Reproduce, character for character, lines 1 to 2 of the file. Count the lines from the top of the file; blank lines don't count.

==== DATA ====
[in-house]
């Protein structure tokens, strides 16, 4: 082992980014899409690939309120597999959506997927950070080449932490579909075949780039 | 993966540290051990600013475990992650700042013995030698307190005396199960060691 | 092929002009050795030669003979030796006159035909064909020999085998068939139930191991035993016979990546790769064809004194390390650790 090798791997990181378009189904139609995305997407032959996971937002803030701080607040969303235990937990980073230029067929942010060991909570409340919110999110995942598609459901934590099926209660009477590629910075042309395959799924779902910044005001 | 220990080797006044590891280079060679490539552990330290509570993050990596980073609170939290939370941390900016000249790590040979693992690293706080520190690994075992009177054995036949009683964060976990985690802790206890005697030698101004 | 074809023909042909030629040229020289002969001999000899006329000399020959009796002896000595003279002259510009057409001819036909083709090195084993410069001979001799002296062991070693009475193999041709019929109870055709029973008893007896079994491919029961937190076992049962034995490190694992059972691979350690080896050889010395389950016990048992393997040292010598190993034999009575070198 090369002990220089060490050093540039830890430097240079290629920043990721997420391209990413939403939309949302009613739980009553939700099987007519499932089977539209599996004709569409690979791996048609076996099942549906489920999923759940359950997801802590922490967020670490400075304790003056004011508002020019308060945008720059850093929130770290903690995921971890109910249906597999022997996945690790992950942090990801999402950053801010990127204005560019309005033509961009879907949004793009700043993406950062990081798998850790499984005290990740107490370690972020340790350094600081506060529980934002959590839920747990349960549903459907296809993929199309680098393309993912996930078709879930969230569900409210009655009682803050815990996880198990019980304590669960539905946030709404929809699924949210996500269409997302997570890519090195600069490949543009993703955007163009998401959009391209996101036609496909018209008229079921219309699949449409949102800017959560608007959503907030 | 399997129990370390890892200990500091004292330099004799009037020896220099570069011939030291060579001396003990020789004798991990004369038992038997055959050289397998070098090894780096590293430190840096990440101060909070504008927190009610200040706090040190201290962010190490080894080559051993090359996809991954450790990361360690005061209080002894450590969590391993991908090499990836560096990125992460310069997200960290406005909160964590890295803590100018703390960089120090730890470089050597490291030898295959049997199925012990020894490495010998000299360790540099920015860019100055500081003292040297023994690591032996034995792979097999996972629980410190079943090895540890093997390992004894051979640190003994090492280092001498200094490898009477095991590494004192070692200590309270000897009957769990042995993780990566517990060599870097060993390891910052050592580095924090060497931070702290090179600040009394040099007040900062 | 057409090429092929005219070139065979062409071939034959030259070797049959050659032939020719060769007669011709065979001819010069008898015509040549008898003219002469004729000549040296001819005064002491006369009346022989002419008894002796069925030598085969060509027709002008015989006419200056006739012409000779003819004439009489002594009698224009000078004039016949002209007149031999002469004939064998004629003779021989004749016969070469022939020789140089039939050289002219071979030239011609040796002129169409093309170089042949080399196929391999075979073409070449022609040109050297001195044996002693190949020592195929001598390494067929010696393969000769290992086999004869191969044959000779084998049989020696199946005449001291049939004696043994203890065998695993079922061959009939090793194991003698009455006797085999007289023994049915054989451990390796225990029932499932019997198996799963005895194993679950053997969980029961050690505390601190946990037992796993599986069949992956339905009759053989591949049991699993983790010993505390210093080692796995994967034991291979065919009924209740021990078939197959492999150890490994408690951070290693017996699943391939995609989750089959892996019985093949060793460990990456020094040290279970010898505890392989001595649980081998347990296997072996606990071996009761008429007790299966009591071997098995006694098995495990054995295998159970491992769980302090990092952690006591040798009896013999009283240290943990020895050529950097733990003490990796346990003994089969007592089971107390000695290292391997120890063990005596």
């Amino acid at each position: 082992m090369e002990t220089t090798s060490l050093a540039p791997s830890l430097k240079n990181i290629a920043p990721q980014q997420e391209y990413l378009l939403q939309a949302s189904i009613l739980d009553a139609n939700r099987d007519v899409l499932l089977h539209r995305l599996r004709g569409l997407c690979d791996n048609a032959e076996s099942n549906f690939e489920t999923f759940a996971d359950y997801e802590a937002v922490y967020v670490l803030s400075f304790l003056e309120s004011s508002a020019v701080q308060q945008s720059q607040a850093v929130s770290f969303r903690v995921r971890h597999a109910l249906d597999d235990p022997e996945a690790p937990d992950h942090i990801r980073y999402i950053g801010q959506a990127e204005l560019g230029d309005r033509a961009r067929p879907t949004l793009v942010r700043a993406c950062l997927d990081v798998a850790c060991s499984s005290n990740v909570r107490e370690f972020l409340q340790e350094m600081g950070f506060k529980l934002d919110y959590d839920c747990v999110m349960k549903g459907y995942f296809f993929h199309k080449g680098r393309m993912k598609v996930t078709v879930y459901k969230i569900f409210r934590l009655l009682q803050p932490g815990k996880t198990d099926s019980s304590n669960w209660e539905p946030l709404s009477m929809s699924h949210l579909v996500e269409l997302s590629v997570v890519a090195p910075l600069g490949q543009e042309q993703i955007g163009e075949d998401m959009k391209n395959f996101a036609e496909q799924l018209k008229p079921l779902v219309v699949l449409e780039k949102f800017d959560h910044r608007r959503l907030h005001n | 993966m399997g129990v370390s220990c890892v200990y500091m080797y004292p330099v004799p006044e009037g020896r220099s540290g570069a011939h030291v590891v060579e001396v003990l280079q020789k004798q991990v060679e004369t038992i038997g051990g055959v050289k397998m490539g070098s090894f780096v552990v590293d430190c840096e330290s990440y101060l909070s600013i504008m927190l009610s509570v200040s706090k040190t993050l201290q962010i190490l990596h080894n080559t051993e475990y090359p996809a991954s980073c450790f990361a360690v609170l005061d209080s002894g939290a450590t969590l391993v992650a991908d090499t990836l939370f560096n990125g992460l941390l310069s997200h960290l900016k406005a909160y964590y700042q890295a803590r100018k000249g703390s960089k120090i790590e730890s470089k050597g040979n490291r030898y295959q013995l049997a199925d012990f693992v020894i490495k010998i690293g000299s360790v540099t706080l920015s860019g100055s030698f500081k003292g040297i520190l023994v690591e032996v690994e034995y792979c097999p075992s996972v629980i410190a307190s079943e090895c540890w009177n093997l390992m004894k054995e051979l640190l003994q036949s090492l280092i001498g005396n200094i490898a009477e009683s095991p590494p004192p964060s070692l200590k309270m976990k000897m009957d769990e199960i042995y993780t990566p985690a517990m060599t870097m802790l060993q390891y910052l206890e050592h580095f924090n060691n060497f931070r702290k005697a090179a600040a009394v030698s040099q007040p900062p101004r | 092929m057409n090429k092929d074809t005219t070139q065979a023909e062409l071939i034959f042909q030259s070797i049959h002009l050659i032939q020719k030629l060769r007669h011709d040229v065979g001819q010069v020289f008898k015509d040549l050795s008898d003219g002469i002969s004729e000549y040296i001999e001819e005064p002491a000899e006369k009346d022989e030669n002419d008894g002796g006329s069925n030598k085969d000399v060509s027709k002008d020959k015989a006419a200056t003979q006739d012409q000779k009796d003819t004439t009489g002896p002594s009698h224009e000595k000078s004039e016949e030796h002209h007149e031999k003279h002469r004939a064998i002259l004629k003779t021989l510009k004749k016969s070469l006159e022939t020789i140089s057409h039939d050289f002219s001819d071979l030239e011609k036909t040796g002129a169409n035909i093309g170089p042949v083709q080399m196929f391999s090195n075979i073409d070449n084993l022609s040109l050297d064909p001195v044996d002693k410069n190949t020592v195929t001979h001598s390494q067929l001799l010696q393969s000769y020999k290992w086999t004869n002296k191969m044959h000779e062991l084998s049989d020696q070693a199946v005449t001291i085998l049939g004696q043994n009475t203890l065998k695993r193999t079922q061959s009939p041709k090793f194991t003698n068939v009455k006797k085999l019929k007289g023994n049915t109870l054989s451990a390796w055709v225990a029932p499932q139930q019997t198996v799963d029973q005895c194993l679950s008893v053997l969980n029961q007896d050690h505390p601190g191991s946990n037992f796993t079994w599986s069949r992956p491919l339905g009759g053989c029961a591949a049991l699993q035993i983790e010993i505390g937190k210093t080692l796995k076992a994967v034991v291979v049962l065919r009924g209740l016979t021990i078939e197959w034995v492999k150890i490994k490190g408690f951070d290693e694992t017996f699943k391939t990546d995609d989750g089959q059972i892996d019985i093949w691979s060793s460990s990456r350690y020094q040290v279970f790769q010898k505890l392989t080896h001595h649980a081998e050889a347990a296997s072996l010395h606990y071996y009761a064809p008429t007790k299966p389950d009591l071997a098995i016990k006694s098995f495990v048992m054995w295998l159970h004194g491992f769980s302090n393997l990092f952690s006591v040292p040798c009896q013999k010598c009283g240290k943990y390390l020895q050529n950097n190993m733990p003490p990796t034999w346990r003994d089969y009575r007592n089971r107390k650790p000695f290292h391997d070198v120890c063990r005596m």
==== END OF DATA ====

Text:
[in-house]
């Protein structure tokens, strides 16, 4: 082992980014899409690939309120597999959506997927950070080449932490579909075949780039 | 993966540290051990600013475990992650700042013995030698307190005396199960060691 | 092929002009050795030669003979030796006159035909064909020999085998068939139930191991035993016979990546790769064809004194390390650790 090798791997990181378009189904139609995305997407032959996971937002803030701080607040969303235990937990980073230029067929942010060991909570409340919110999110995942598609459901934590099926209660009477590629910075042309395959799924779902910044005001 | 220990080797006044590891280079060679490539552990330290509570993050990596980073609170939290939370941390900016000249790590040979693992690293706080520190690994075992009177054995036949009683964060976990985690802790206890005697030698101004 | 074809023909042909030629040229020289002969001999000899006329000399020959009796002896000595003279002259510009057409001819036909083709090195084993410069001979001799002296062991070693009475193999041709019929109870055709029973008893007896079994491919029961937190076992049962034995490190694992059972691979350690080896050889010395389950016990048992393997040292010598190993034999009575070198 090369002990220089060490050093540039830890430097240079290629920043990721997420391209990413939403939309949302009613739980009553939700099987007519499932089977539209599996004709569409690979791996048609076996099942549906489920999923759940359950997801802590922490967020670490400075304790003056004011508002020019308060945008720059850093929130770290903690995921971890109910249906597999022997996945690790992950942090990801999402950053801010990127204005560019309005033509961009879907949004793009700043993406950062990081798998850790499984005290990740107490370690972020340790350094600081506060529980934002959590839920747990349960549903459907296809993929199309680098393309993912996930078709879930969230569900409210009655009682803050815990996880198990019980304590669960539905946030709404929809699924949210996500269409997302997570890519090195600069490949543009993703955007163009998401959009391209996101036609496909018209008229079921219309699949449409949102800017959560608007959503907030 | 399997129990370390890892200990500091004292330099004799009037020896220099570069011939030291060579001396003990020789004798991990004369038992038997055959050289397998070098090894780096590293430190840096990440101060909070504008927190009610200040706090040190201290962010190490080894080559051993090359996809991954450790990361360690005061209080002894450590969590391993991908090499990836560096990125992460310069997200960290406005909160964590890295803590100018703390960089120090730890470089050597490291030898295959049997199925012990020894490495010998000299360790540099920015860019100055500081003292040297023994690591032996034995792979097999996972629980410190079943090895540890093997390992004894051979640190003994090492280092001498200094490898009477095991590494004192070692200590309270000897009957769990042995993780990566517990060599870097060993390891910052050592580095924090060497931070702290090179600040009394040099007040900062 | 057409090429092929005219070139065979062409071939034959030259070797049959050659032939020719060769007669011709065979001819010069008898015509040549008898003219002469004729000549040296001819005064002491006369009346022989002419008894002796069925030598085969060509027709002008015989006419200056006739012409000779003819004439009489002594009698224009000078004039016949002209007149031999002469004939064998004629003779021989004749016969070469022939020789140089039939050289002219071979030239011609040796002129169409093309170089042949080399196929391999075979073409070449022609040109050297001195044996002693190949020592195929001598390494067929010696393969000769290992086999004869191969044959000779084998049989020696199946005449001291049939004696043994203890065998695993079922061959009939090793194991003698009455006797085999007289023994049915054989451990390796225990029932499932019997198996799963005895194993679950053997969980029961050690505390601190946990037992796993599986069949992956339905009759053989591949049991699993983790010993505390210093080692796995994967034991291979065919009924209740021990078939197959492999150890490994408690951070290693017996699943391939995609989750089959892996019985093949060793460990990456020094040290279970010898505890392989001595649980081998347990296997072996606990071996009761008429007790299966009591071997098995006694098995495990054995295998159970491992769980302090990092952690006591040798009896013999009283240290943990020895050529950097733990003490990796346990003994089969007592089971107390000695290292391997120890063990005596």